The recent Facebook scandal highlighted that personal information previously posted online can be used against us. The majority of people are concerned with how their data will be used but few contemplate permanently deleting their Facebook accounts.
By Misia Temler
Considering the potential major negative consequences of allowing personal information to remain online, why do people find it so hard to delete Facebook? One explanation is that rather than just being a social networking site, Facebook is a tool we rely on to organise and rehearse our memories.
How memory works
Our memory allows us to perceive, acquire, understand, retain and recall information from experiences. When trying to understand how memory functions, it is helpful to simplify memory into three stages: sensory memory, short-term memory and long-term memory.
Sensory memory allows us to perceive information around us. This is what we hear, feel, smell, and see. The traffic in the background, the feel of the fabric of your shirt against your back, the light’s reflection on the screen as you read this article. Most of this information is largely experienced unconsciously. It is only the information that we pay attention to that makes it to the next stage — our short-term memory.
Short-term memory allows us to acquire information to help us understand what we perceive. Is the information important? Can we use other stored information to make sense of it? For example, reading comprehension is only possible because we are able to remember a string of words in a sentence. Short-term memory, however, has limited capacity. Most of the information in our short-term memory is quickly forgotten. Only the information that we judge as important or that we make an effort to recall makes it to long-term memory.
In this final stage of memory, information can be remembered for hours, weeks, months or years. Yet, transferring information to long-term memory is often time consuming and laborious. Information needs to be carefully organised. This entails logical filing with other stored information that is consistent with our identity, goals and framework of how the world works. It takes association, practice, rehearsal and repetition. The better information is organised and the more it is rehearsed or repeated, the more likely it is to be stored in long-term memory.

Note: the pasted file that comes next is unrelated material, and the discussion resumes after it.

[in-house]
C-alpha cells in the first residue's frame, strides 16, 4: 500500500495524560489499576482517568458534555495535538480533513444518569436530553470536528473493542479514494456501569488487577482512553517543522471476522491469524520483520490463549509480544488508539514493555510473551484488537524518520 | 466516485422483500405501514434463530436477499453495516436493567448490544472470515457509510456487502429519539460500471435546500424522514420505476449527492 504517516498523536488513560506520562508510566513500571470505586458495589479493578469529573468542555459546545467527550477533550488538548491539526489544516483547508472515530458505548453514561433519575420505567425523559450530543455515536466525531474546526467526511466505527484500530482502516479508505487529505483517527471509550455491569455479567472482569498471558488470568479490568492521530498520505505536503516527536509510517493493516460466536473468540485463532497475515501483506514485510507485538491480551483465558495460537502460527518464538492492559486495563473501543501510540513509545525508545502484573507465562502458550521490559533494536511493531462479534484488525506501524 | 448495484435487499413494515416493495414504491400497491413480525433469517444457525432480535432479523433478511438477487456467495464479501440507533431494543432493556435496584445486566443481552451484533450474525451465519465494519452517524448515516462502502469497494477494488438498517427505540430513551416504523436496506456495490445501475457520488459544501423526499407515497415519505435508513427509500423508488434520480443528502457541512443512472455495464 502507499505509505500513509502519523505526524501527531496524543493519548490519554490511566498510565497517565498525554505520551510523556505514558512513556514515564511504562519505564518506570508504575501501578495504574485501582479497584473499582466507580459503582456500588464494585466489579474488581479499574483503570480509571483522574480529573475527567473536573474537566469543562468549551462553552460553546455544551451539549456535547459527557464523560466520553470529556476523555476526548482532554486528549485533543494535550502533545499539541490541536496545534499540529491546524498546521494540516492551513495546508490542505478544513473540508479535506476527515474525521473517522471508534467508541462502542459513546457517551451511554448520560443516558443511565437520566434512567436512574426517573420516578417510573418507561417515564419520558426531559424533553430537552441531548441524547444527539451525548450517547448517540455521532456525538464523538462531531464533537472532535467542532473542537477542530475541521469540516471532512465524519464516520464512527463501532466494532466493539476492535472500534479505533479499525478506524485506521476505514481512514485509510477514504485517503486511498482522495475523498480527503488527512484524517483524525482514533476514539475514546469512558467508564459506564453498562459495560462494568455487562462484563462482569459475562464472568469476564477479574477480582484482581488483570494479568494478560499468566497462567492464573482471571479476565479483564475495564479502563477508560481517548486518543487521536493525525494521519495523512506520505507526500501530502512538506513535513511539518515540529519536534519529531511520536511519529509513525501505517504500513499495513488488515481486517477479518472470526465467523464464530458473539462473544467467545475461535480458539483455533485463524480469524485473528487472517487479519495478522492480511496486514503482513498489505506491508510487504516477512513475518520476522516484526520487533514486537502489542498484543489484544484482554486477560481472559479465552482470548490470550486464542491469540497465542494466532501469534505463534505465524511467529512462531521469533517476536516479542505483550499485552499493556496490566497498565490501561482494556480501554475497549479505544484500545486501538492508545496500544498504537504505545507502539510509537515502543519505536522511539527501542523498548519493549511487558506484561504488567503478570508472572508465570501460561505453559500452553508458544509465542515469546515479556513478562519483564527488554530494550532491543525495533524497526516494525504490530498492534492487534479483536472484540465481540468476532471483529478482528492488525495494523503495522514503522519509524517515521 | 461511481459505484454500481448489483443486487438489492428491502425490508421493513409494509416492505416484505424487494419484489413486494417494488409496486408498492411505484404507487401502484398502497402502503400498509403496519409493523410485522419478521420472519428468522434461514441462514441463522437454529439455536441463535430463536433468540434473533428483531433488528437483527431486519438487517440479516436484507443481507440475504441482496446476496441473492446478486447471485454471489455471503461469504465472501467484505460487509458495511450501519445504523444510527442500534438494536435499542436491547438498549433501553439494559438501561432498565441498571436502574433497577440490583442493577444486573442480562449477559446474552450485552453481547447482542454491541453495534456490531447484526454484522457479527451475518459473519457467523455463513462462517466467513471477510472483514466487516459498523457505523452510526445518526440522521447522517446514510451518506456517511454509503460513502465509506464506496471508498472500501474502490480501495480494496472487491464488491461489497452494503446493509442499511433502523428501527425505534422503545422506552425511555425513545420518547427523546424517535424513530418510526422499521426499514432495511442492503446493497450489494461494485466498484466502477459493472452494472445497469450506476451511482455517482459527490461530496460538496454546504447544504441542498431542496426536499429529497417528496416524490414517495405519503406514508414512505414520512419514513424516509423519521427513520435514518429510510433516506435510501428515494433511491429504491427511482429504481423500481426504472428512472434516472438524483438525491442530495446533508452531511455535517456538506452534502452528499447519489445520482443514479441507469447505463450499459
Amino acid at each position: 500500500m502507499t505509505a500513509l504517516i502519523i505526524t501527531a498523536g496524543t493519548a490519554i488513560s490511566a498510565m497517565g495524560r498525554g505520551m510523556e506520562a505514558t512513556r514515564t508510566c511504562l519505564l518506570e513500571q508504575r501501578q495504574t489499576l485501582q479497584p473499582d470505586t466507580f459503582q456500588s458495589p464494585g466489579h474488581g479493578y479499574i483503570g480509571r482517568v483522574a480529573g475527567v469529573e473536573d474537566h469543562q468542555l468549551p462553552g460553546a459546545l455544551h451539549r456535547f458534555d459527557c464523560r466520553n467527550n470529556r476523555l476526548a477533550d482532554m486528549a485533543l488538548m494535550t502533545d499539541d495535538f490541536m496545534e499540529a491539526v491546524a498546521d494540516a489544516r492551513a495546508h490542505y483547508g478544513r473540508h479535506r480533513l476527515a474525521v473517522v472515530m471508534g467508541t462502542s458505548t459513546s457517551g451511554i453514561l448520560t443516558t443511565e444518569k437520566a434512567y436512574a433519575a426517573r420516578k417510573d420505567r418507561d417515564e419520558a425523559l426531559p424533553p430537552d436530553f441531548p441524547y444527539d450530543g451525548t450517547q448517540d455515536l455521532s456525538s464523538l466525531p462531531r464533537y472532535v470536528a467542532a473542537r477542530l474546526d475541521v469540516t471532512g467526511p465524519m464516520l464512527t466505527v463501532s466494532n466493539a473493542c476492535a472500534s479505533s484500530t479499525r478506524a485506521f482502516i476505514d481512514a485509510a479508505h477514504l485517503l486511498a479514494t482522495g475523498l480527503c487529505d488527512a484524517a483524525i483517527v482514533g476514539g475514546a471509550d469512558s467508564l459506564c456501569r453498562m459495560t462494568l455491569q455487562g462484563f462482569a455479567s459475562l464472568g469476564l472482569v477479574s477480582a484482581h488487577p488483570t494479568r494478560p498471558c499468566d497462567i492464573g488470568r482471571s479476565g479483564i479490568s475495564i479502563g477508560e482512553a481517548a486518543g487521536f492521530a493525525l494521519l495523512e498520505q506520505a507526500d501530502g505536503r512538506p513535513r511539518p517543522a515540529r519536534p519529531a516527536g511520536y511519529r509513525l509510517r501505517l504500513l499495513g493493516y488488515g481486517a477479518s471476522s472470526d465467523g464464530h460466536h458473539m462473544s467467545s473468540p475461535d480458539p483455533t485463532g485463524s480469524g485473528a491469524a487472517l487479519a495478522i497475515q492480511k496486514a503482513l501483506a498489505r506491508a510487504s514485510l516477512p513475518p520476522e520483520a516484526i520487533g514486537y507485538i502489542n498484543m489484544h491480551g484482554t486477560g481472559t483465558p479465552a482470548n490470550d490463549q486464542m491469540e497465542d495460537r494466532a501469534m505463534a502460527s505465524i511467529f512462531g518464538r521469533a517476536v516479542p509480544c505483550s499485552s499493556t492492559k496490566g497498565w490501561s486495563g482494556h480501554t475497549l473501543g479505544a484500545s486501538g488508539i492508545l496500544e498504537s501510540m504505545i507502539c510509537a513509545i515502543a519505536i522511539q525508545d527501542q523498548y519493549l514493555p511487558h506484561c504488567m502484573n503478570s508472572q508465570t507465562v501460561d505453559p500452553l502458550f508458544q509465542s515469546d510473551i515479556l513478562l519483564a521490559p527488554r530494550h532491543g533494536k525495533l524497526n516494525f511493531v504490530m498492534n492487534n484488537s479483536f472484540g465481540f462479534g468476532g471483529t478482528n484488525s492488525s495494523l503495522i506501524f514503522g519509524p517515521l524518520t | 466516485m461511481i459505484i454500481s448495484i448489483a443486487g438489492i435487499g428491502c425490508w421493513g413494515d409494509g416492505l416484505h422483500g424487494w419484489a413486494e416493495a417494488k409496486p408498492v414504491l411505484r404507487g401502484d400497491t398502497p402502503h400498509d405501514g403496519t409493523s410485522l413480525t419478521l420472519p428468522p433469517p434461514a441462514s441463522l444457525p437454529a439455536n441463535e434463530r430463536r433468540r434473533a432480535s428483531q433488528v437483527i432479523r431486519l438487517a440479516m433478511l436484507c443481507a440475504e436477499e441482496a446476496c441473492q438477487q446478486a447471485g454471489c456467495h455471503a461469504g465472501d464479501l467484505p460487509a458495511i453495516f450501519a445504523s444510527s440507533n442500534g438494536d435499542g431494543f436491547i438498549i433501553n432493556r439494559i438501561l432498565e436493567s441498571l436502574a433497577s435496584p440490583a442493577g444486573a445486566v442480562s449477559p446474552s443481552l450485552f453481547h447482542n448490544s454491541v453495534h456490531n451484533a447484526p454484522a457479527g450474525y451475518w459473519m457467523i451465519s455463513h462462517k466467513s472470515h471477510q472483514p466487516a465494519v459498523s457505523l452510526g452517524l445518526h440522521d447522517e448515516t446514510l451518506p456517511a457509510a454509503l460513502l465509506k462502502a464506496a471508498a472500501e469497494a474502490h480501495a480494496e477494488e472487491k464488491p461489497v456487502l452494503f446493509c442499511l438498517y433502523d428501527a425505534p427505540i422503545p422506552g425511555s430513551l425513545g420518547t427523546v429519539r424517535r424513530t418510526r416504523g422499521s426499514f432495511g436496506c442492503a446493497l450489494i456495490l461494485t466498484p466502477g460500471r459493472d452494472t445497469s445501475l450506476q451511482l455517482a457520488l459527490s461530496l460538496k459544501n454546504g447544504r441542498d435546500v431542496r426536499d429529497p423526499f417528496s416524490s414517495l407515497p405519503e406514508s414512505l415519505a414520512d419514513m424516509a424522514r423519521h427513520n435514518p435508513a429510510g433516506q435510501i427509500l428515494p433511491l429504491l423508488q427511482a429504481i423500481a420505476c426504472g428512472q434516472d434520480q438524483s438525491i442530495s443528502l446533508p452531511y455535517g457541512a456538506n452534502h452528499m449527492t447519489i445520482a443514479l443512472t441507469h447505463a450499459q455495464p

Coping with technology information overload
In today’s technological age we come across a vast amount of information. We scroll through news headlines, quizzes, games, marketing info, updates and photos. We pay attention to much of the information we encounter because chosen social networks, selected threads and individually tailored algorithms ensure we are inundated with information that aligns with our interests. We then post our own photos and updates from nights out, family events, holidays and other special experiences.
Arguably, our attention is more strained and exhausted than ever before. We suffer from information overload. We want to remember the wide array of material we have attended to, but our mental capabilities cannot cope. This is because our short-term memory has limited capacity and transferring information to our long-term memory takes time and work. If we want to make our online time productive, we need to find mental shortcuts on how to retain the information we come across.
Facebook works like an external memory storage drive
Facebook has presented an optimal solution to our limited cognitive abilities. In addition to being a social networking website, it functions as a supportive external drive for our long-term memory. With Facebook, we can transfer information from our short-term memory to an online storage system so we can attend to new information. It offers a neat organisational system for new information and provides the needed rehearsal. This reduces the cognitive load on our long-term memory.
Facebook has taken on the role of steward for our memory. It organises memories in a clear, logical way. Events and posts are chronologically ordered in “Life Events”. Rather than scrolling through the thousands of photos that we have accumulated on our iPhones, Facebook highlights events and information we find most important. Posts are concisely categorised across different albums and themes. Facebook coordinates our memories in ways that align with our public identity construction, goals and social circles. Interests and preferences are kept track of through our likes, dislikes and shares. Our memories are perfectly arranged under short snappy captions in elaborate filtered sets and collages.
Facebook then provides rehearsal for our memories. We can review our posts, check-ins and photos from our Facebook profile whenever we like, but Facebook has also decreased the need for this manual task. We are reminded of our memories by friends and colleagues who tag us in posts and shares. Fond memories now appear spontaneously through Facebook features such as “On this Day”, “Friendship Anniversaries” and “Year in Review”. These carefully constructed features provide continual repetition and rehearsal supporting our long-term memory storage.
In summary, Facebook has implemented our memory strategies. We depend on Facebook because we have relinquished some of our own memory capabilities so that we can attend to new information. The importance of Facebook – and possibly the reason for its continued popularity – is the clever way it supplements and assists our memory functions. This is one of the reasons we find it so hard to delete Facebook.